When Peter Jackson's Heavenly Creatures was released to international acclaim in 1994, it launched the career of a then-unknown actress by the name of Kate Winslet. Unfortunately, it didn't do the same for Winslet's co-star, the similarly unknown and equally talented Melanie Lynskey. As Pauline Parker, a New Zealand schoolgirl who, along with best friend Juliete Hulme (Winslet), brutally murders her mother, Lynskey turned in a performance that combined sullen adolescent alienation with cold-blooded brutality. Although marked as a promising newcomer, she did not enjoy a subsequent breakthrough of the magnitude of Winslet's but instead worked quietly for a few years, gradually earning belated recognition from audiences and industry figures alike.
Born in New Plymouth, New Zealand, on May 16, 1977, Lynskey was a high school student when she was discovered by Peter Jackson's wife, Frances Walsh, who cast her in Heavenly Creatures. Following the film's success, the fledgling actress moved to Los Angeles, but encountered endless rejection thanks to her non-blonde, non-waifish physique, and after only six weeks returned to her native country. Eighteen months of film, theatre, and English studies at Victoria University followed, as did a supporting role in Jackson's The Frighteners (1996).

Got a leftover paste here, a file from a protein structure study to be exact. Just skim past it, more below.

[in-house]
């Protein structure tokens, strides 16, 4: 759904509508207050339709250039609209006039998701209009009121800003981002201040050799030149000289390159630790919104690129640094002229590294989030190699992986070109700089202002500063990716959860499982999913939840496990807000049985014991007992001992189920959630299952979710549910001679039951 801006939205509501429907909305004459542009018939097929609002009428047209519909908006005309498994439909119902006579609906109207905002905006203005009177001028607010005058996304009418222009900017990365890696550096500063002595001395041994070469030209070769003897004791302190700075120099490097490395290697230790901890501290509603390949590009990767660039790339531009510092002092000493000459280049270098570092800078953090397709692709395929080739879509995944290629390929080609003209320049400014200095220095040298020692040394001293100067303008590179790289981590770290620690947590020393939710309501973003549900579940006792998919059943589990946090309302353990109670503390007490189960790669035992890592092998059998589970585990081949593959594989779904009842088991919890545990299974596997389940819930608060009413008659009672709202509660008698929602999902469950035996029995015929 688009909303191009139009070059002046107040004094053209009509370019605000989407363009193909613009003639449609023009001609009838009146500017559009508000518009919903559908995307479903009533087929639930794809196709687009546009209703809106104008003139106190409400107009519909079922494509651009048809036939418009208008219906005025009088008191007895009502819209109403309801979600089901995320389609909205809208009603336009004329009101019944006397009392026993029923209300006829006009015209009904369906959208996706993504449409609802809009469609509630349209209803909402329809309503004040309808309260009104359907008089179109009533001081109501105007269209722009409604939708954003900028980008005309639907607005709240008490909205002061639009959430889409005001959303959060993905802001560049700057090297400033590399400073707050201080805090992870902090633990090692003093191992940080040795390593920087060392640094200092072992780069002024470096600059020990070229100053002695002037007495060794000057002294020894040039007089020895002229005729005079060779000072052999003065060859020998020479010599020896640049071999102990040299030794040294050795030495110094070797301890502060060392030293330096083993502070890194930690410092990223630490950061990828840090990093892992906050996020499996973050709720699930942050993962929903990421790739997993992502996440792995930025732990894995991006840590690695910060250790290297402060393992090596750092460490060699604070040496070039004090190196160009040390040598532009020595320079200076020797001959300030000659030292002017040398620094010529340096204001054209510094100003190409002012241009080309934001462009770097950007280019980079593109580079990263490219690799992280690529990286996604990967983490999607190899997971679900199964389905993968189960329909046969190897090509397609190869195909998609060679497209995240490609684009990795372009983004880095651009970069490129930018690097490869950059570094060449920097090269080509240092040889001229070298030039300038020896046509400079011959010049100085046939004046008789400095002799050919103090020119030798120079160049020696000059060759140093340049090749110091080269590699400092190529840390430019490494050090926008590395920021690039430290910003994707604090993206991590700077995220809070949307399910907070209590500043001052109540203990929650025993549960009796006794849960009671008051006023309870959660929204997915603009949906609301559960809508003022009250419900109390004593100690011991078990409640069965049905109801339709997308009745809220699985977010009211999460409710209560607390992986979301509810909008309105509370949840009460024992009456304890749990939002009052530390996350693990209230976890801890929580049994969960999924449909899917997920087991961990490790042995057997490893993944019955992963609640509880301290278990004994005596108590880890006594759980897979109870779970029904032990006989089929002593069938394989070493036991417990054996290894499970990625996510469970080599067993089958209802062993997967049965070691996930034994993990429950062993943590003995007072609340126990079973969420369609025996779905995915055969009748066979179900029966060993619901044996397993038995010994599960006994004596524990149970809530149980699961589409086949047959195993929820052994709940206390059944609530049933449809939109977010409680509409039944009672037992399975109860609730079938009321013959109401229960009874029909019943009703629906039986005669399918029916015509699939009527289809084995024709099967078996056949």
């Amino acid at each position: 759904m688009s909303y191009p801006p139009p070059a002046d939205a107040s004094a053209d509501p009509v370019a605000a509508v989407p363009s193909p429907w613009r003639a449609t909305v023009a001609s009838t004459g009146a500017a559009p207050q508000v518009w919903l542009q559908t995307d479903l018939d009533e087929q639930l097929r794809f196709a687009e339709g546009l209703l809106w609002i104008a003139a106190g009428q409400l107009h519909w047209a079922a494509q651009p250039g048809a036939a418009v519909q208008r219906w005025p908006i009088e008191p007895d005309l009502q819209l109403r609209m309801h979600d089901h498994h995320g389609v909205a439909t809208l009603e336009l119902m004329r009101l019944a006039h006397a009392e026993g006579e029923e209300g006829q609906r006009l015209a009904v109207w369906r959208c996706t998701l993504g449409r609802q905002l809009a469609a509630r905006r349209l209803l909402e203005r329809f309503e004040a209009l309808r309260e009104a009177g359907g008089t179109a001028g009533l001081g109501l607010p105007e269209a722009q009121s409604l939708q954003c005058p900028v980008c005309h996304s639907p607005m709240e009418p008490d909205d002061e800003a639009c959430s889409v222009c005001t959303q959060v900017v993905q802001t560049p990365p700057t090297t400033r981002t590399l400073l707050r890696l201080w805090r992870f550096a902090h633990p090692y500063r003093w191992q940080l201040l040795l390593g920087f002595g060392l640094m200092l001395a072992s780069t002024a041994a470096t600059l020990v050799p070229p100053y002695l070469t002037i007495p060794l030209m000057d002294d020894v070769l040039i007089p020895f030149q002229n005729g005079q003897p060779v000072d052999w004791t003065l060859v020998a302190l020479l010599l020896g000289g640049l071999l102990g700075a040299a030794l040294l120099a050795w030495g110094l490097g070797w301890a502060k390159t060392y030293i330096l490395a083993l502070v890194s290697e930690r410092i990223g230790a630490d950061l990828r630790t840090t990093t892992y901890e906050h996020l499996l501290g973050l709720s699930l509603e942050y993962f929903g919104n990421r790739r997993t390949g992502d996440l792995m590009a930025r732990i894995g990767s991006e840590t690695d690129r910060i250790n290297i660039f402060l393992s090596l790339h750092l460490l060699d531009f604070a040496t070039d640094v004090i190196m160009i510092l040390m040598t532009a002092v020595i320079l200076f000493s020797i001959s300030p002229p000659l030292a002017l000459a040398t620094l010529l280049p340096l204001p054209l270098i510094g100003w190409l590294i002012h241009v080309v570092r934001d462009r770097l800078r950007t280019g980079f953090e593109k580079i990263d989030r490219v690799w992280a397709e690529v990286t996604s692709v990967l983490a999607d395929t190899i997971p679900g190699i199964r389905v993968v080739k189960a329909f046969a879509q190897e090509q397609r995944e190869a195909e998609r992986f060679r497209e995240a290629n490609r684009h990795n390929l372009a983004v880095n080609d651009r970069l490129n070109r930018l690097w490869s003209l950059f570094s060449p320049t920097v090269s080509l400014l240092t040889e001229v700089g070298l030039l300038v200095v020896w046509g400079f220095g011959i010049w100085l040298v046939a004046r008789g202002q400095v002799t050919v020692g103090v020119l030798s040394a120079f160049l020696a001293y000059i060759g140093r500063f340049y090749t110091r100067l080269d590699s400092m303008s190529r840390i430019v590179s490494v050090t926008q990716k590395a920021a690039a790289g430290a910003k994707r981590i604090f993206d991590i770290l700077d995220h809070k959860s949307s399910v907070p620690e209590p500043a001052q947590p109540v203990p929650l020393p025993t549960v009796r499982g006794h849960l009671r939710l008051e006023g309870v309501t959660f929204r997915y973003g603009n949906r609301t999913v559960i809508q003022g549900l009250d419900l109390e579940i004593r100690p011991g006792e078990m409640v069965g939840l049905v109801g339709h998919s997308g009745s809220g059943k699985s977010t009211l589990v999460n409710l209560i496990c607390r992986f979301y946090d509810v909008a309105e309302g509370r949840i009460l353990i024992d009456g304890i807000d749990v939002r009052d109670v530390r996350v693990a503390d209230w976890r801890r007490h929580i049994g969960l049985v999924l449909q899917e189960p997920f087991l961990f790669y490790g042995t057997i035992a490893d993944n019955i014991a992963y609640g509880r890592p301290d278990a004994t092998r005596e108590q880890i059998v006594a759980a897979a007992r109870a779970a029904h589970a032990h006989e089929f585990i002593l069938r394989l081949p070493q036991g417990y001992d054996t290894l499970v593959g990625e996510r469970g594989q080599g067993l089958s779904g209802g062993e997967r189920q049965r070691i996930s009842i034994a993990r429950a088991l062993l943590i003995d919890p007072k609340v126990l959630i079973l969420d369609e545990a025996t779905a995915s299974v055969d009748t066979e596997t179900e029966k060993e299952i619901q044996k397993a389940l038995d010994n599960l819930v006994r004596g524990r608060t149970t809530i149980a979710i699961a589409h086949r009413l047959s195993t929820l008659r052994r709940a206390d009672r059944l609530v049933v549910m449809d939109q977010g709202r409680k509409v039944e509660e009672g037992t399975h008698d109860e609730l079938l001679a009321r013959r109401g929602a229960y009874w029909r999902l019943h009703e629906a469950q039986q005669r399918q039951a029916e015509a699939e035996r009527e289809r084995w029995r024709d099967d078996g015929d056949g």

A self-professed attitude change -- the result of her friendship with director Gaylene Preston, who encouraged the actress to make herself a stronger person -- also altered Lynskey's approach to acting, and she subsequently won a role in her first Hollywood film, Andy Tennant's Ever After (1998). Cast as the not-so-evil stepsister of Drew Barrymore's Cinderella-like heroine, Lynskey enjoyed the greater recognition the film's success afforded her and went on to supporting roles the next year in Detroit Rock City, in which she co-starred with Natasha Lyonne and Edward Furlong, and Michael Cacoyannis' adaptation of The Cherry Orchard, which also starred Alan Bates, Charlotte Rampling, and Katrin Cartlidge. With another successful independent film, Jamie Babbit's But I'm a Cheerleader (1999), and a Jerry Bruckheimer chick flick, Coyote Ugly, also under her belt, Lynskey began the new decade on a decidedly promising note.